There is a persistent debate in Bitcoin about increasing the capacity.

The popular idea seems to be to increase the blocksize from its current 1MB to push through more transactions per block. But this also risks forking the chain.

I think a much simpler idea would be to reduce the target time from 10 minutes to 5 minutes. This would make hashes less difficult (fewer leading zeros), and basically target 2 blocks per 10 minutes instead of just 1.

I'm confident there is some downside to this idea, or it would have caught on already. But I'm just not seeing it.

What is wrong with decreasing the target difficulty to increase Bitcoin's capacity?


2 Answers 2


One problem is that lower block times mean an increased chance of forking, which makes head of the chain, and the system, less reliable.

Another problem is that it normally takes a block a few seconds to a minute to propagate across the network. Proportionally that time becomes a lot higher with a decreased block time, giving the original miner and miners with direct connections to them a more significant lead time.

Finally, it throws off the whole schedule of when Bitcoin will be released. New Bitcoins are set to be mined past the year 2100, that would be significantly sped up, changing a lot of existing assumptions about inflation and economic assumptions about scarcity of the currency. Since the change would have to be a hard fork it would be controversial both economically and technically.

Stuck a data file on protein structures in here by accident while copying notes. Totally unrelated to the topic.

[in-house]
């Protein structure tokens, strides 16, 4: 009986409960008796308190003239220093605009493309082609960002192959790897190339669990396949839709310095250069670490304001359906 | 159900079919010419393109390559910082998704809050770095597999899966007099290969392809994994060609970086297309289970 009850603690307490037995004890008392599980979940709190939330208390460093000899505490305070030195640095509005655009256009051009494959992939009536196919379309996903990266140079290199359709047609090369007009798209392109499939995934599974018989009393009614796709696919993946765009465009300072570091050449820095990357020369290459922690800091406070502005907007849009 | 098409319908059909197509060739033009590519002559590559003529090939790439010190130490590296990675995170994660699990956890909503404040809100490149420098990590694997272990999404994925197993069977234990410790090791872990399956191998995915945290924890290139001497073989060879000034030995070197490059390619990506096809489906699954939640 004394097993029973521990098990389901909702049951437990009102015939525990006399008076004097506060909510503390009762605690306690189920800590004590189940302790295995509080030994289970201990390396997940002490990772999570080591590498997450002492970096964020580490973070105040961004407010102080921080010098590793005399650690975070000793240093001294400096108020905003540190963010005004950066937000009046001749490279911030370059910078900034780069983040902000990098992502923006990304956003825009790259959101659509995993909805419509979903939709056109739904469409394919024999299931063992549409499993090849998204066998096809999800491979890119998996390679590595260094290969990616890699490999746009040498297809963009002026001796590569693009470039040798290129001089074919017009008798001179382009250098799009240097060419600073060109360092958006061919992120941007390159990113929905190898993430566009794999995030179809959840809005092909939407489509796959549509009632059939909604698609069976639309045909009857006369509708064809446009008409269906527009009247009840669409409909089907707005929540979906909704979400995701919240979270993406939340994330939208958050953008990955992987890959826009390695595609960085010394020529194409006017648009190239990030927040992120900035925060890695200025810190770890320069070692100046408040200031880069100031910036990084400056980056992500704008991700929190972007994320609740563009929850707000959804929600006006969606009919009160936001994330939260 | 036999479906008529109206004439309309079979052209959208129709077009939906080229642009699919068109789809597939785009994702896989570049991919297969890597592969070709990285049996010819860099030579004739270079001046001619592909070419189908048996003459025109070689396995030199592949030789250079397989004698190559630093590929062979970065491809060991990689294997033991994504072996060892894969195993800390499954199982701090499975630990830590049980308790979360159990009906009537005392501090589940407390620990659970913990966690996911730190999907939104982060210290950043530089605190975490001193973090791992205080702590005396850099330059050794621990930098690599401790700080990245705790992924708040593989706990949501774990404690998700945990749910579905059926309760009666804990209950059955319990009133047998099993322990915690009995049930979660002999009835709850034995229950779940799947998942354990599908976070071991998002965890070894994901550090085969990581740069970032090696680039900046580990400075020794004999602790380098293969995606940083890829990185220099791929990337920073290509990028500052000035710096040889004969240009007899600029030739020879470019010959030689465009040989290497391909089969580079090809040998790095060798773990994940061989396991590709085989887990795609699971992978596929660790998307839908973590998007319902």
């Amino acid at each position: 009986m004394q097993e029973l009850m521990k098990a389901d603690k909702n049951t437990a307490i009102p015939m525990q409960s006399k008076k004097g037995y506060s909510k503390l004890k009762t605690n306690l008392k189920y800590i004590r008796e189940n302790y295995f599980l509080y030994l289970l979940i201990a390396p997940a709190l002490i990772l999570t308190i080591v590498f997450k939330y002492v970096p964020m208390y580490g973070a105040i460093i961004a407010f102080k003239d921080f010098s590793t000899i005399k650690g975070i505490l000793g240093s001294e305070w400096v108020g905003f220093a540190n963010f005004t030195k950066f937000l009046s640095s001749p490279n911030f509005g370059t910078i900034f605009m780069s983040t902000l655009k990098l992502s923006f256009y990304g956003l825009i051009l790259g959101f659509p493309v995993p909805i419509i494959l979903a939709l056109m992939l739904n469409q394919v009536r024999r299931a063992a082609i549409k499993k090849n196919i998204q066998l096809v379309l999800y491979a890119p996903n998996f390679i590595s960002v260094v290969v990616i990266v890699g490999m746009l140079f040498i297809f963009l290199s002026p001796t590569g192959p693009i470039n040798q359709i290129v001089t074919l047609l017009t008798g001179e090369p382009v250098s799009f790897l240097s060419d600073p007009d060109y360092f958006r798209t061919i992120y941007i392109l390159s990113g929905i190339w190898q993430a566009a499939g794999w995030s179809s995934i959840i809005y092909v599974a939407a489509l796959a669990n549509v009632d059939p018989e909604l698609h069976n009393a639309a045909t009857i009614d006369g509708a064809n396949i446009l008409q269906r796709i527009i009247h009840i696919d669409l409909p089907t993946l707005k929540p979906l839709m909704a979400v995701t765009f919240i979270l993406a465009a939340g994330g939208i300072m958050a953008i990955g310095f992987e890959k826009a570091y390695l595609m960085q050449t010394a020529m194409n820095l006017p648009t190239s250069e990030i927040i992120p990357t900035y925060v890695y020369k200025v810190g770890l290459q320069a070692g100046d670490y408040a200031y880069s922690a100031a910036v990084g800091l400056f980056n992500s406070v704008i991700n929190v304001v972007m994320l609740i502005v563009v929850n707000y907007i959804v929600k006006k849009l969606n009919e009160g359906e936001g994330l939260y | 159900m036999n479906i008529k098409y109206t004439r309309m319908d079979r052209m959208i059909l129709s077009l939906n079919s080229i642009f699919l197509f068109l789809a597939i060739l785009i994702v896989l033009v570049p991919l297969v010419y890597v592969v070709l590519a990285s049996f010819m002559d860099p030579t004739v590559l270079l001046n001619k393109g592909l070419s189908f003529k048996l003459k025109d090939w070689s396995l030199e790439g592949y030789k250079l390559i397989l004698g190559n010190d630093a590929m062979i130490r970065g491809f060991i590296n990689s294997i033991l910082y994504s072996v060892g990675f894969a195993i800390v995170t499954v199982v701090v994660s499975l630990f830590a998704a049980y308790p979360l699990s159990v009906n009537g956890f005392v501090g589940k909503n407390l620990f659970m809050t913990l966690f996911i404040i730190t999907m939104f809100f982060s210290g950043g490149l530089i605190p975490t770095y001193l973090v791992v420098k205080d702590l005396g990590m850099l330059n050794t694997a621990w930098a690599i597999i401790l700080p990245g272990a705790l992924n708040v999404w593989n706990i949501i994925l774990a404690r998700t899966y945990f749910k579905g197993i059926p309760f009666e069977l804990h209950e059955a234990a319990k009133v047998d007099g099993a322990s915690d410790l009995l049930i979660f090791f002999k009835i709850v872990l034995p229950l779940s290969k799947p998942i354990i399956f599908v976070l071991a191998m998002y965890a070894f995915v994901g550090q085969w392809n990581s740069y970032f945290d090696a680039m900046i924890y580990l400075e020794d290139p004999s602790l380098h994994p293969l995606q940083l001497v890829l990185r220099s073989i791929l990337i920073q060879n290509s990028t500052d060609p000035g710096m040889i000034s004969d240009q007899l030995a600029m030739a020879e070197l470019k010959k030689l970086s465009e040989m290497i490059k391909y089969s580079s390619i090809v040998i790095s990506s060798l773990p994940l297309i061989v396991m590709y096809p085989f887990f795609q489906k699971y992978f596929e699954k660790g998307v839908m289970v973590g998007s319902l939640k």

• Noob speaking here, but wanted to respond to Steve Ellis. Your final assumption says that the schedule for the release of bitcoins is thrown off. But say you half the block reward from 12.5 BTC to 6.75 BTC in response to reducing the block solving time (i.e. the difficulty) by half. Again, noob speaking here, but wouldn't that keep the original schedule on track while increasing transactions? Commented Mar 26, 2018 at 5:32

Steve Ellis' answer illuminates the theory behind the initial choice of smaller, less frequent blocks well.

In practice...

Since your question was about "reducing" the difficulty, meaning you were referring to a fork that would change the rules of Bitcoin, a far bigger tradeoff would be that a change to consensus like this would ultimately have to be introduced by a group of people and agreed upon by enough of the network to force a chain-split. A complete chain split has many considerations that is not really a technical question, but rather a debate on politics, sociology, economics, and game theory. Essentially, everyone (miners, nodes, holders) would have to agree that the hard-forked coin is Bitcoin.

The inability of anyone or any group to change these rules is crucial to the value proposition of Bitcoin at this point, and the damage it would cause to trust in the system as an immutable one would be far, far greater than the slight loss to decentralization that the faster block times would bring.

Reducing the difficulty like this would brick ASICs, so you're not going to get the miners, who have spent hundreds of millions on equipment already.

This challenges the immutability of Bitcoin, so you're not going to get the nodes or the holders.

Your Answer

By clicking “Post Your Answer”, you agree to our terms of service and acknowledge you have read our privacy policy.

Not the answer you're looking for? Browse other questions tagged or ask your own question.